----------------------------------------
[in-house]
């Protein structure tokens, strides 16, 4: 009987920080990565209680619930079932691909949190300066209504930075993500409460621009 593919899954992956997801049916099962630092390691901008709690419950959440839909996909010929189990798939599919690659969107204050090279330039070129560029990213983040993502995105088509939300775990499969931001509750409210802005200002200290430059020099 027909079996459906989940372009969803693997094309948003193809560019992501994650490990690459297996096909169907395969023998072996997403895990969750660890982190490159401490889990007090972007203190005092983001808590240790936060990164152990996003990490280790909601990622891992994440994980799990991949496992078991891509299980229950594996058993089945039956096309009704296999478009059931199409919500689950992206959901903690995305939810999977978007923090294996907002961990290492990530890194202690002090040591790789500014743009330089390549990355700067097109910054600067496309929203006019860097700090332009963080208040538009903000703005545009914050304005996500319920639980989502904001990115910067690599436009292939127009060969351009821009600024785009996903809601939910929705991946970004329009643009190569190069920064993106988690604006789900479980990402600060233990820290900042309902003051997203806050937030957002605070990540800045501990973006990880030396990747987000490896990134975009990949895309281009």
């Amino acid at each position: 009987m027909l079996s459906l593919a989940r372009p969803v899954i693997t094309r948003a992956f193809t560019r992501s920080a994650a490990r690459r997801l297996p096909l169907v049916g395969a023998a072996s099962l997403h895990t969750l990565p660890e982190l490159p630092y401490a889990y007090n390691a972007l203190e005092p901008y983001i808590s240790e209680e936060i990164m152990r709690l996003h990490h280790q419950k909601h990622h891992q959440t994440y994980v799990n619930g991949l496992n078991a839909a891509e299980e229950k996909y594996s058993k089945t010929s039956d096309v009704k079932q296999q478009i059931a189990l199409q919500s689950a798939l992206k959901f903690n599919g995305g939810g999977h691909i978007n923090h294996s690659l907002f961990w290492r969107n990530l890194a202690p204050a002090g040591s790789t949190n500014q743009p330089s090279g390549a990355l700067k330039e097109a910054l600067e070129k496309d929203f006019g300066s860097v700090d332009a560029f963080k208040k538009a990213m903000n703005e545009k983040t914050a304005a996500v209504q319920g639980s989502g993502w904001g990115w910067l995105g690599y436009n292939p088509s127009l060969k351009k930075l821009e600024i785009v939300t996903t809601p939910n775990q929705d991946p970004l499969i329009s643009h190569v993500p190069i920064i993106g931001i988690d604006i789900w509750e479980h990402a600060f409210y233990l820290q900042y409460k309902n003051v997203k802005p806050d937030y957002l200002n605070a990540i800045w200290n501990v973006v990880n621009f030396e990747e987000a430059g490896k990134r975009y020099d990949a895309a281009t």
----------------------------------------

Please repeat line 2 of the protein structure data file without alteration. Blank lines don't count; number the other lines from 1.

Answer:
């Protein structure tokens, strides 16, 4: 009987920080990565209680619930079932691909949190300066209504930075993500409460621009 593919899954992956997801049916099962630092390691901008709690419950959440839909996909010929189990798939599919690659969107204050090279330039070129560029990213983040993502995105088509939300775990499969931001509750409210802005200002200290430059020099 027909079996459906989940372009969803693997094309948003193809560019992501994650490990690459297996096909169907395969023998072996997403895990969750660890982190490159401490889990007090972007203190005092983001808590240790936060990164152990996003990490280790909601990622891992994440994980799990991949496992078991891509299980229950594996058993089945039956096309009704296999478009059931199409919500689950992206959901903690995305939810999977978007923090294996907002961990290492990530890194202690002090040591790789500014743009330089390549990355700067097109910054600067496309929203006019860097700090332009963080208040538009903000703005545009914050304005996500319920639980989502904001990115910067690599436009292939127009060969351009821009600024785009996903809601939910929705991946970004329009643009190569190069920064993106988690604006789900479980990402600060233990820290900042309902003051997203806050937030957002605070990540800045501990973006990880030396990747987000490896990134975009990949895309281009």